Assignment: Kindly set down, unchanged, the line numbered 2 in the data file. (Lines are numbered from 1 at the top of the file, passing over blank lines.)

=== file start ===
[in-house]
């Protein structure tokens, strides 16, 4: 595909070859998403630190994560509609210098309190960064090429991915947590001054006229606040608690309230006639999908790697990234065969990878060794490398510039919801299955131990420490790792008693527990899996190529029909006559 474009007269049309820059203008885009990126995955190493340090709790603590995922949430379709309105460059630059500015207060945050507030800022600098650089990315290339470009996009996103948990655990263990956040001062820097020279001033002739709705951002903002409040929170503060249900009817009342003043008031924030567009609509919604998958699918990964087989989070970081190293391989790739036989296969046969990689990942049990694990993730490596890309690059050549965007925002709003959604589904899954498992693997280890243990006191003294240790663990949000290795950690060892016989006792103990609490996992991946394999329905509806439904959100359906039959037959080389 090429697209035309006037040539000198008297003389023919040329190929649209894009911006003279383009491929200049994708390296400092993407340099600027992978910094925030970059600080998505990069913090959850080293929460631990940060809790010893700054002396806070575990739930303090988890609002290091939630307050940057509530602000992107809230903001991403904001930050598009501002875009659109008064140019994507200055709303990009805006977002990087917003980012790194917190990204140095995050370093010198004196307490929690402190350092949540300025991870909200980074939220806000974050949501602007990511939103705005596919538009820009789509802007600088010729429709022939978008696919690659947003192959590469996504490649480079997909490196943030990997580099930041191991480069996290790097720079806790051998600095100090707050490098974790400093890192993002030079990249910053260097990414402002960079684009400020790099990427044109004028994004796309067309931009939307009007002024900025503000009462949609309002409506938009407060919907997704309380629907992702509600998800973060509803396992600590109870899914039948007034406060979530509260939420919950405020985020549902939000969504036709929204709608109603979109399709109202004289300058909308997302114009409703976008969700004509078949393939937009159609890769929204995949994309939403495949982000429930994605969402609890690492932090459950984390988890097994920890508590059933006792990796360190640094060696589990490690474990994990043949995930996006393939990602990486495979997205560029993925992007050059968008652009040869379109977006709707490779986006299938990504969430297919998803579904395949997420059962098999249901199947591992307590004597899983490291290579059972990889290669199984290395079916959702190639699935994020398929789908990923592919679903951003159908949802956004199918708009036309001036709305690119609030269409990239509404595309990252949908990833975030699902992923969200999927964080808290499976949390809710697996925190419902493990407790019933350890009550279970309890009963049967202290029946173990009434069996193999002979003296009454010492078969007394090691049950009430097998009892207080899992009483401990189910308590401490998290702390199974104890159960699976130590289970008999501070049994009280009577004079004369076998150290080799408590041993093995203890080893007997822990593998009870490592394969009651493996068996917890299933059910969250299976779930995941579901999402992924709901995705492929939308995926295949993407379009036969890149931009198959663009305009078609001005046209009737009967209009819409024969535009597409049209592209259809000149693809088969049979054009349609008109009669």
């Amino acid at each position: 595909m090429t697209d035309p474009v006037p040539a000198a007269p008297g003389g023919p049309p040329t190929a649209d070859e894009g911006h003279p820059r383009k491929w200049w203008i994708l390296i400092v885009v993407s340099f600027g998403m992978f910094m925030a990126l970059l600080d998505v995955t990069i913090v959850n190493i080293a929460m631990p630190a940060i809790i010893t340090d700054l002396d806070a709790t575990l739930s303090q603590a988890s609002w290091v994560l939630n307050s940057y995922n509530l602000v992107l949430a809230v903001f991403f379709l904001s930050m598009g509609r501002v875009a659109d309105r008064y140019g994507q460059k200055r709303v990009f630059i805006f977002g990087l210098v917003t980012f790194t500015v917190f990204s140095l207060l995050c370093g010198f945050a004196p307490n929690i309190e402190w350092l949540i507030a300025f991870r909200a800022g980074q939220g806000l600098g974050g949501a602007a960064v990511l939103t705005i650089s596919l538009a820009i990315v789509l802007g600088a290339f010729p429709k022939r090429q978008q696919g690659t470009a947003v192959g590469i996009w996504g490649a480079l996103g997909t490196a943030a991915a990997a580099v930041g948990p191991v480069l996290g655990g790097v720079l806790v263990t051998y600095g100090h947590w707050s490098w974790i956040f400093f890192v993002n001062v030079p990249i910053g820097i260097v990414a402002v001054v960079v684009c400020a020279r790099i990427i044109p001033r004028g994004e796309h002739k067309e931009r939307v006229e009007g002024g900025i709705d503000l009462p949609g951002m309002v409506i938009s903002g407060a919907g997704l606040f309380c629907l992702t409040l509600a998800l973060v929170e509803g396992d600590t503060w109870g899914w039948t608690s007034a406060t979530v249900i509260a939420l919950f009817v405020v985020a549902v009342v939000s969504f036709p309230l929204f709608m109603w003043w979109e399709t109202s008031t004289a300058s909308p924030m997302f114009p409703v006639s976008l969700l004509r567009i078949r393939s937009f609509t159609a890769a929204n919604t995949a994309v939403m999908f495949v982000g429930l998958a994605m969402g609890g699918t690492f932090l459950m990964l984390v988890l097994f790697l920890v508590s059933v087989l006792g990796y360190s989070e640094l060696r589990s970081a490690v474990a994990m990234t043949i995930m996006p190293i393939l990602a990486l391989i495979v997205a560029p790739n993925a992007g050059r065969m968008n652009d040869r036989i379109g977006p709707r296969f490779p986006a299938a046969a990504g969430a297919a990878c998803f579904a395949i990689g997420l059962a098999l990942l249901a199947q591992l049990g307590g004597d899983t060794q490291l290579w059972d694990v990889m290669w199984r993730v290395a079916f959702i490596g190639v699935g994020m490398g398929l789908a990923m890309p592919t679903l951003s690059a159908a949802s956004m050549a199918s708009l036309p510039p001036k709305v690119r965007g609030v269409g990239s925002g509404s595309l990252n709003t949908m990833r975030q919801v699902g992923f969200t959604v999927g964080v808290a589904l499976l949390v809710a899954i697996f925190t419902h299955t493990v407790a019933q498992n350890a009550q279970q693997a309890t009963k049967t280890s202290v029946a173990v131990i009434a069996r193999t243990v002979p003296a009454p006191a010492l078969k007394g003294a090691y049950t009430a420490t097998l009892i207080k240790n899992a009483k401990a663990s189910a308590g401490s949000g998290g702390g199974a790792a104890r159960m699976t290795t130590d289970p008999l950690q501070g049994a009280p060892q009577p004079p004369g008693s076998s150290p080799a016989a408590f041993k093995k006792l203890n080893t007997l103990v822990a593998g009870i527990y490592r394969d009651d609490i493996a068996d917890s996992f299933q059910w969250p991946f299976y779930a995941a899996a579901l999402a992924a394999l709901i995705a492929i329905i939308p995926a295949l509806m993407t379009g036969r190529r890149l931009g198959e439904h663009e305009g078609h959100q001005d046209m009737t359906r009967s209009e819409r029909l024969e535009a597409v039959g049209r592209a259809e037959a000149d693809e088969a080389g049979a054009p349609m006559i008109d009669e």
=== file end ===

């Protein structure tokens, strides 16, 4: 595909070859998403630190994560509609210098309190960064090429991915947590001054006229606040608690309230006639999908790697990234065969990878060794490398510039919801299955131990420490790792008693527990899996190529029909006559 474009007269049309820059203008885009990126995955190493340090709790603590995922949430379709309105460059630059500015207060945050507030800022600098650089990315290339470009996009996103948990655990263990956040001062820097020279001033002739709705951002903002409040929170503060249900009817009342003043008031924030567009609509919604998958699918990964087989989070970081190293391989790739036989296969046969990689990942049990694990993730490596890309690059050549965007925002709003959604589904899954498992693997280890243990006191003294240790663990949000290795950690060892016989006792103990609490996992991946394999329905509806439904959100359906039959037959080389 090429697209035309006037040539000198008297003389023919040329190929649209894009911006003279383009491929200049994708390296400092993407340099600027992978910094925030970059600080998505990069913090959850080293929460631990940060809790010893700054002396806070575990739930303090988890609002290091939630307050940057509530602000992107809230903001991403904001930050598009501002875009659109008064140019994507200055709303990009805006977002990087917003980012790194917190990204140095995050370093010198004196307490929690402190350092949540300025991870909200980074939220806000974050949501602007990511939103705005596919538009820009789509802007600088010729429709022939978008696919690659947003192959590469996504490649480079997909490196943030990997580099930041191991480069996290790097720079806790051998600095100090707050490098974790400093890192993002030079990249910053260097990414402002960079684009400020790099990427044109004028994004796309067309931009939307009007002024900025503000009462949609309002409506938009407060919907997704309380629907992702509600998800973060509803396992600590109870899914039948007034406060979530509260939420919950405020985020549902939000969504036709929204709608109603979109399709109202004289300058909308997302114009409703976008969700004509078949393939937009159609890769929204995949994309939403495949982000429930994605969402609890690492932090459950984390988890097994920890508590059933006792990796360190640094060696589990490690474990994990043949995930996006393939990602990486495979997205560029993925992007050059968008652009040869379109977006709707490779986006299938990504969430297919998803579904395949997420059962098999249901199947591992307590004597899983490291290579059972990889290669199984290395079916959702190639699935994020398929789908990923592919679903951003159908949802956004199918708009036309001036709305690119609030269409990239509404595309990252949908990833975030699902992923969200999927964080808290499976949390809710697996925190419902493990407790019933350890009550279970309890009963049967202290029946173990009434069996193999002979003296009454010492078969007394090691049950009430097998009892207080899992009483401990189910308590401490998290702390199974104890159960699976130590289970008999501070049994009280009577004079004369076998150290080799408590041993093995203890080893007997822990593998009870490592394969009651493996068996917890299933059910969250299976779930995941579901999402992924709901995705492929939308995926295949993407379009036969890149931009198959663009305009078609001005046209009737009967209009819409024969535009597409049209592209259809000149693809088969049979054009349609008109009669």